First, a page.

4. Be weary of hype. Hype is created by the mass of people yet the mass of people aren’t very well informed. Who do you want your financial advice from? The mass of people who generally aren’t financially knowledgeable or those who have wealth and financial knowledge? I’ll pick the latter. This is partially why recessions happen. Uninformed people all jump on the bandwagon and create a bubble that then one day pops. This is why when someone tells me that the only way to make money is in a certain industry or that you’d be crazy to not invest in XYZ, I’m finding a way to short (bet against) them. Another stock I’d avoid is a stock in a company that’s been touted as the next IBM, the next McDonald’s, the next Intel, or the next Disney, etc. In my experience the next of something almost never is—on Broadway, the best-seller list, the National Basketball Association, or Wall Street. How many times have you heard that some player is supposed to be the next Willie Mays, or that some novel is supposed to be the next Moby Dick, only to find that the first is cut from the team, and the second is quietly remaindered? In stocks there’s a similar curse. In fact, when people tout a stock as the next of something, it often marks the end of prosperity not only for the imitator but also for the original to which it is being compared. When other computer companies were called the ‘next IBM,’ you could have guessed that IBM would go through some terrible times, and it has. Today most computer companies are trying not to become the next IBM, which may mean better times ahead for that beleaguered firm.

 

5. Be cautious of companies with a lot of debt. In fact, you may want to try to avoid investing in companies with a lot it. Debt is a double-edged sword as it can be leveraged to create wealth. However, the flip side is that it can also hurt the debt owner if the money’s not utilized effectively. If I’m not mistaken, one of the criteria Warren Buffett looks out for is companies with a debt-to-equity ratio of less than 0.5. “This debt-to-equity ratio is easy to determine. Looking at Ford’s balance sheet from the 1987 annual report, you see that the total stockholder’s equity is $18.492 billion. A few lines above that, you see that the long-term debt is $1.7 billion. (There’s also short-term debt, but in these thumbnail evaluations I ignore that, as I’ve said. If there’s enough cash—see line 2—to cover short-term debt, then you don’t have to worry about short-term debt.) A normal corporate balance sheet has 75 percent equity and 25 percent debt. Ford’s equity-to-debt ratio is a whopping $18 billion to $1.7 billion, or 91 percent equity and less than 10 percent debt. That’s a very strong balance sheet. An even stronger balance sheet might have 1 percent debt and 99 percent equity. A weak balance sheet, on the other hand, might have 80 percent debt and 20 percent equity.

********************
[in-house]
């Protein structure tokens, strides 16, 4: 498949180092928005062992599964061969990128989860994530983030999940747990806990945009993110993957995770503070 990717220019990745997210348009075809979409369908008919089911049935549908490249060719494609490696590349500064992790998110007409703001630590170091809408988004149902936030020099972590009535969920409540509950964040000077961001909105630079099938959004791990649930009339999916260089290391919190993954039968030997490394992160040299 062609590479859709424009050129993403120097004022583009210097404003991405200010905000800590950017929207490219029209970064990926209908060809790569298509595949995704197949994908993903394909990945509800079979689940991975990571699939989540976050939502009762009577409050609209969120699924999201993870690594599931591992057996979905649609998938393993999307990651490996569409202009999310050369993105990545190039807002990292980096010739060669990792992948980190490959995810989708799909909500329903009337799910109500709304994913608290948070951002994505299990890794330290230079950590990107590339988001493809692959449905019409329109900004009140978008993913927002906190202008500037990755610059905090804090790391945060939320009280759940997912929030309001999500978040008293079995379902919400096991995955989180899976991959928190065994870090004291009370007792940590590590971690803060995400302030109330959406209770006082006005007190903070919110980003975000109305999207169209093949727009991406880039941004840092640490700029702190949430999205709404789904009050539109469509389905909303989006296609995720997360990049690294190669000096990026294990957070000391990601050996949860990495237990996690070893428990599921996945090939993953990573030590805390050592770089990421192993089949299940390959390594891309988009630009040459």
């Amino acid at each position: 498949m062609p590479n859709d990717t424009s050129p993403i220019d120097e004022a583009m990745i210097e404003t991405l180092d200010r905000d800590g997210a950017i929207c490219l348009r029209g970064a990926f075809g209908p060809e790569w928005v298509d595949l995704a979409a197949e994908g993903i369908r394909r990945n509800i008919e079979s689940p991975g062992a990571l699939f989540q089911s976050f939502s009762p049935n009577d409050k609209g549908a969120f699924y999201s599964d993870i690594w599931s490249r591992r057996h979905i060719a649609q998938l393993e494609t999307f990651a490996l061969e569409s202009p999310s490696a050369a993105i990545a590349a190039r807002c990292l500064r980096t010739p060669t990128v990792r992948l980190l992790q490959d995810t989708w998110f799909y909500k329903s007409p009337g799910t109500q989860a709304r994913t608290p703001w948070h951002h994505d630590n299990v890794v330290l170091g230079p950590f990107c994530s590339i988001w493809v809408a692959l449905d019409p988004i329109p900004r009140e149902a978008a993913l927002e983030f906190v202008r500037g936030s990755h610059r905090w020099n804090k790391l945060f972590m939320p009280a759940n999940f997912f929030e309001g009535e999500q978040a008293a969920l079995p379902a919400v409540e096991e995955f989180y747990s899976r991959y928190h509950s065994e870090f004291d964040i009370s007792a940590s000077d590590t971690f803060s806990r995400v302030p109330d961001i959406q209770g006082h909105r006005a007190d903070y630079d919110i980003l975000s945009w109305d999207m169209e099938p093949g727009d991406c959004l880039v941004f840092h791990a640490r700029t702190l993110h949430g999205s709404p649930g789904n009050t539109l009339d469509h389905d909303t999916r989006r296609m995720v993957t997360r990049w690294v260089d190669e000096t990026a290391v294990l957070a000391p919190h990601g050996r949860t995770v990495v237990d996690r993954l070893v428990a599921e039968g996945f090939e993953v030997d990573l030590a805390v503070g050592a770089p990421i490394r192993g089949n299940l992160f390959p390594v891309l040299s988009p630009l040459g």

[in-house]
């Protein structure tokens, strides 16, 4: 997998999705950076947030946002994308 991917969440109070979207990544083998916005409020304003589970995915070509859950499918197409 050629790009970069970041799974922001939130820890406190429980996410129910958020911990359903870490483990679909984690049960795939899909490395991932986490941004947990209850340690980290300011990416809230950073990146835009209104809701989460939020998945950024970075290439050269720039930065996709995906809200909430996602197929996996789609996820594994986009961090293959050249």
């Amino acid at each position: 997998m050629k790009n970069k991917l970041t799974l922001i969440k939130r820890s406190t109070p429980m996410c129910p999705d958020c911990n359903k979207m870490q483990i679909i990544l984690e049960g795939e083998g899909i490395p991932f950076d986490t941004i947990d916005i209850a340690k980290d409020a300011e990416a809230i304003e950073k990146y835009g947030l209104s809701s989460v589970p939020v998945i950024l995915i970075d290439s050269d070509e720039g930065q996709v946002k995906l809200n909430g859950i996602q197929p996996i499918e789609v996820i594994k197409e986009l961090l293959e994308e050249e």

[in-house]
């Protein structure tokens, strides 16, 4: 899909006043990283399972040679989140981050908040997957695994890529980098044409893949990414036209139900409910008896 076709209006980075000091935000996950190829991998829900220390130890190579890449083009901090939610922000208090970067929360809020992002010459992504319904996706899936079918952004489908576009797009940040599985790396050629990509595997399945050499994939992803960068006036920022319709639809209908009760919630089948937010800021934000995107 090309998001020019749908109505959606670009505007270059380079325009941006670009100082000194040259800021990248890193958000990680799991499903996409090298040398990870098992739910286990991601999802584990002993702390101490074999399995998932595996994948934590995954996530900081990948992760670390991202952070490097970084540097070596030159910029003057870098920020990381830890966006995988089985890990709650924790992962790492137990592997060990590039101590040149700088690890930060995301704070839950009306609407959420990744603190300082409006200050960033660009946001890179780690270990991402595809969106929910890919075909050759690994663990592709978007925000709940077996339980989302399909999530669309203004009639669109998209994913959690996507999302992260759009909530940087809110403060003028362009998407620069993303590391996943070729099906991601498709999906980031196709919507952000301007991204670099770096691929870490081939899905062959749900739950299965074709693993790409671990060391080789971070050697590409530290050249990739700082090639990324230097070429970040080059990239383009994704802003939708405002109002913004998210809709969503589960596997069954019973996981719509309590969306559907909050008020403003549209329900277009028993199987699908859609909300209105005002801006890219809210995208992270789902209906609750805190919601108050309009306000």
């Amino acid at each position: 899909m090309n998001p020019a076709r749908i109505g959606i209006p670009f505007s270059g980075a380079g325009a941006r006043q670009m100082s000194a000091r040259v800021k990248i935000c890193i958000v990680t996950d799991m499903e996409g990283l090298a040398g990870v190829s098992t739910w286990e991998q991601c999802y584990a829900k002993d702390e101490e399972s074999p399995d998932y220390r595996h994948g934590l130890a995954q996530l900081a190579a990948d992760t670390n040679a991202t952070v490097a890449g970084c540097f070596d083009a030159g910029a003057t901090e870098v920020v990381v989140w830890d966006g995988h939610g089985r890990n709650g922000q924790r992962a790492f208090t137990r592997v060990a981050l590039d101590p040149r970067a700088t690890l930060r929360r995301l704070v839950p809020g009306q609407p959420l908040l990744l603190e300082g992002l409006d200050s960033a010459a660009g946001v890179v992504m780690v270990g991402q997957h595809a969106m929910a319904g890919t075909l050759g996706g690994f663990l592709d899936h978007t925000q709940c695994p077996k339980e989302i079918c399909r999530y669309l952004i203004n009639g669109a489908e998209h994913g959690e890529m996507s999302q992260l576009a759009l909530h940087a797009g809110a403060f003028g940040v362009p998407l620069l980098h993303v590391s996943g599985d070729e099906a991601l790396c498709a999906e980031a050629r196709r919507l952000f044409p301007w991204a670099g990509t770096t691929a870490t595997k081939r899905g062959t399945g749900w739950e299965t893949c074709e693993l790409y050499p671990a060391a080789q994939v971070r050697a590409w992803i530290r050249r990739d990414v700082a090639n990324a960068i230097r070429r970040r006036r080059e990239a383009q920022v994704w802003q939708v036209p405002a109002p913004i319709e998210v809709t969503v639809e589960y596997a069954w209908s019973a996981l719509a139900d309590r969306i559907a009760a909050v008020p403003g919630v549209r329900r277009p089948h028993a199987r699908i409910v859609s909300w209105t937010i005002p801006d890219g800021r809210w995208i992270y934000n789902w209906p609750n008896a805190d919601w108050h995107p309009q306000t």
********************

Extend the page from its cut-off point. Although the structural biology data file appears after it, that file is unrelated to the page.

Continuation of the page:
By Ryan Timothy Lee

 

Thank you for reading! Please share this post with someone who you think will benefit from it. Also, join my Facebook group here, to receive exclusive content and updates on posts. If you have any book requests or recommendations, I’d love to hear them out so please let me know through an e-mail at bookstakeaway@gmail.com.

 

My rating:
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Check out the book here:
Amazon US
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Amazon UK